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SOUTH AMERICAN ENERGY DAILY ROUNDUP (March 31, 2009): Peru-Chile maritime row will not help energy integration

March 31, 2009

South America Energy Markets (SAEM) will begin a daily roundup of the top-five stories affecting energy markets in the region with links. The roundup includes all the major web dailies of South America and other websites that write about the region’s energy markets. I aim to publish SAEM Daily Roundup from Monday through Friday by noon London time.

March 31, 2009


A war of words has erupted between Bolivia and Peru after Lima handed its arguments to the International Court of Justice (ICJ) at The Hague over its maritime claim with Chile. It should not come to any surprise that the festering geopolitical dispute, which dates back to a late-nineteenth century war, has raised stronger calls in Peru to not export LNG from 2010 to Chile, when the region’s first-ever liquefaction plant comes onstream. After hurling official insults at each other, Peruvian nationalist leader Ollanta Humala put his two-cents worth by stating that President Alan Garcia had “offended the Bolivian people.” The diplomtic row, which is nothing more than a storm in a tea cup, started when there was speculation in Bolivia that Peru’s maritime claim in the ICJ would jeopardize Bolivia’s chances of ever getting from Chile an enclave or corridor to the Pacific Ocean.


Brazilian minister of mines and energy, Edison Lobao, and his Argentine counterpart Julio De Vido announced that both countries would move ahead with the construction of a 2,700MW hydropower plant on the Uruguay River, reports Buenos Aires business daily Ambito Financiero. The large-scale project, which includes two hydropower dams with 1,800MW and 900MW installed capacity, was first conceived in 1973. Garabi forms part of a number of large-scale energy projects planned in the 1970s by the governments of Argentina, Brazil and Paraguay. Those in operation today are the Paraguayan-Brazilian Itaipu hydropower plant (14,000MW) and Yacyreta (1,840MW at 76 meters and 3,200MW at 83 meters), which is still not finished even though construction began in 1983. Argentina and Paraguay have also toyed with the idea of breathing lift back into the 3,000MW Corpus Cristi plant. Apart from impacting the environment, some analysts believe the deterioration of Argentina’s public finances will hinder the government’s chances of raising the height of the Yacyreta plant to 83 meters above sea level never mind begin building the Garabi plant.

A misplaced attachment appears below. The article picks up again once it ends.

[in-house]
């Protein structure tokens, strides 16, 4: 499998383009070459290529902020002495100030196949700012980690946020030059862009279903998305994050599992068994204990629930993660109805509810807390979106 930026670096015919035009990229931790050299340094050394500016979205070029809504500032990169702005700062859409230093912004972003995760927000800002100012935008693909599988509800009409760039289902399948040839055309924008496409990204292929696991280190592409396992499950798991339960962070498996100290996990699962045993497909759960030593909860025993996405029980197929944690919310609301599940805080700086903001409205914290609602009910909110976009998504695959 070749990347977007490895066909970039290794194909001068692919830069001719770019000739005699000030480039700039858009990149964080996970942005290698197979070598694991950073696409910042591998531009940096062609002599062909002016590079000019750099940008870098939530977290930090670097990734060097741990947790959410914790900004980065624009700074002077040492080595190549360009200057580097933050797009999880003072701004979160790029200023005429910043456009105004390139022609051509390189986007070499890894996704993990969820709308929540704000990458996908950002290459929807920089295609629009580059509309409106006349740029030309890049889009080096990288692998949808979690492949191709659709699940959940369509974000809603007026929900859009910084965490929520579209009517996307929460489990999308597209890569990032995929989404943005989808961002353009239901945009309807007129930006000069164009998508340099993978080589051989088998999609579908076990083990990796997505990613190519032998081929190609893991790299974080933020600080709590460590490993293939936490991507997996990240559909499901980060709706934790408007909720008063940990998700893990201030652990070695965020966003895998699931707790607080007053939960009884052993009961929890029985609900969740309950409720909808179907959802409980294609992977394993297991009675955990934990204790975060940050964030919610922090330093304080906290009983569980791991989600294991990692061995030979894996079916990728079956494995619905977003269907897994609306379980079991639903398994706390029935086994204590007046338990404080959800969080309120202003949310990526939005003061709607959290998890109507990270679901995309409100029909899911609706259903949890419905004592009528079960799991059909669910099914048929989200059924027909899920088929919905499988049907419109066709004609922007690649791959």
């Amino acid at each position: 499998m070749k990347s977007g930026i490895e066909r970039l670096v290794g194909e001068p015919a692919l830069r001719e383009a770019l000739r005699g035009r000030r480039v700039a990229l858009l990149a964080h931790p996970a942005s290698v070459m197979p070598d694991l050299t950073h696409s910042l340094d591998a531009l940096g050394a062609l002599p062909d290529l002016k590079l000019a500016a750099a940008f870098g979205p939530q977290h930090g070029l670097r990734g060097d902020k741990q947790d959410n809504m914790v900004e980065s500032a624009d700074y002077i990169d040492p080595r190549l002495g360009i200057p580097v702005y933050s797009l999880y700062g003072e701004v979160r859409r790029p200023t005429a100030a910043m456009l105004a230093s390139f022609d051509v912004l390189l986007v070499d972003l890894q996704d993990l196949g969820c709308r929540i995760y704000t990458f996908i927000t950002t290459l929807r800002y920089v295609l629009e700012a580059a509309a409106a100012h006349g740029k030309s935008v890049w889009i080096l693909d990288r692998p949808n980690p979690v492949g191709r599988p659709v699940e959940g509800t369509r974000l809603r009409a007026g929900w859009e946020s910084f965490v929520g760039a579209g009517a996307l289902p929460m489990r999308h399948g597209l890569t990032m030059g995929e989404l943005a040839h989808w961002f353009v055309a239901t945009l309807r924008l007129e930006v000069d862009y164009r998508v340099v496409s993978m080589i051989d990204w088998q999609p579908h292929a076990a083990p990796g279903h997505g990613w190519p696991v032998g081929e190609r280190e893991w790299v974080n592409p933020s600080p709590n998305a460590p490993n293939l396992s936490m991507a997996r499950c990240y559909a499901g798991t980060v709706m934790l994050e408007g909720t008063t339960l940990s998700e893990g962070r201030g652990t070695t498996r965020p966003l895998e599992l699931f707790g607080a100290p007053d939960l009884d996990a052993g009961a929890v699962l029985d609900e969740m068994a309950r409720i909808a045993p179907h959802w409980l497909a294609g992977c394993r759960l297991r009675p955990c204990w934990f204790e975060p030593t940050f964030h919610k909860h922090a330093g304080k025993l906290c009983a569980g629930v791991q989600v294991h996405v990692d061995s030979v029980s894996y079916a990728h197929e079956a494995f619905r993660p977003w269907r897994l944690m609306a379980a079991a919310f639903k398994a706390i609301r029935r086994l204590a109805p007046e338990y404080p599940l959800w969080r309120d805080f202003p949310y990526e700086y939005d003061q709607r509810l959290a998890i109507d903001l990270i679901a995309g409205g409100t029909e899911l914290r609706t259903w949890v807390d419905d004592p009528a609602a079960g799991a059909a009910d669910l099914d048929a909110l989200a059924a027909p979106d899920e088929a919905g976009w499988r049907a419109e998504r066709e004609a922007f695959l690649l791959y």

The secretary of energy, Daniel Cameron, has agreed after a meeting with key industrial representatives to launch a decree that will be signed by President Cristina Fernandez de Kirchner to call a tender for the construction of the GNA gasline, according to The GNA line, which was originally announced in 2004 to transport gas from Bolivia to Santa Fe province in Argentina, is today a much-water-downed version of the original $2-billion-plus pipeline. The new pipeline now aims to supply gas to the northeast Argentine provinces of Formosa, Chaco, Corrientes and Misiones. Some analysts are asking where markets for such gas are in underdeveloped northeast Argentina. Like so many other energy projects in Argentina, there is a good chance that this gasline may never be built.


The long-overdue Gas Law, which was signed into law on March 4 by President Luiz Inacio Lula da Silva, will be in force within 90 days, Marco Antonio Almeida, gas director of the ministry of mines and energy, was quoted as saying in Agencia CanalEnergia/Mercado Livre.  The ministry official said that he will meet with representatives of the gas sector in the first phase (15 days), followed by a second stage (30 days) in which the decrees will be drafted and implemented in the new law. New meetings will be held with representatives of the sector thereafter lasting 15 days. Almeida said that the new law will strengthen the role of the energy regulator ANP. Some analysts believe that a strong and independent regulator are crucial for the Gas Law to work effecitvely.


Consumer group, Asociacion de Defensa de los Derechos de Usuarios y Consumidores (Adduc), claims that recent 300% for gas 500% for power tariff hikes will hit low-middle-income households the hardest, reports Salta-based daily El Tribuno. Adduc president Osvaldo Bassano said that the tariff hikes have forced low-middle-income families to pay the lion’s share of the utility hikes. The government has, however, frozen the power and gas tariffs of low-income families.

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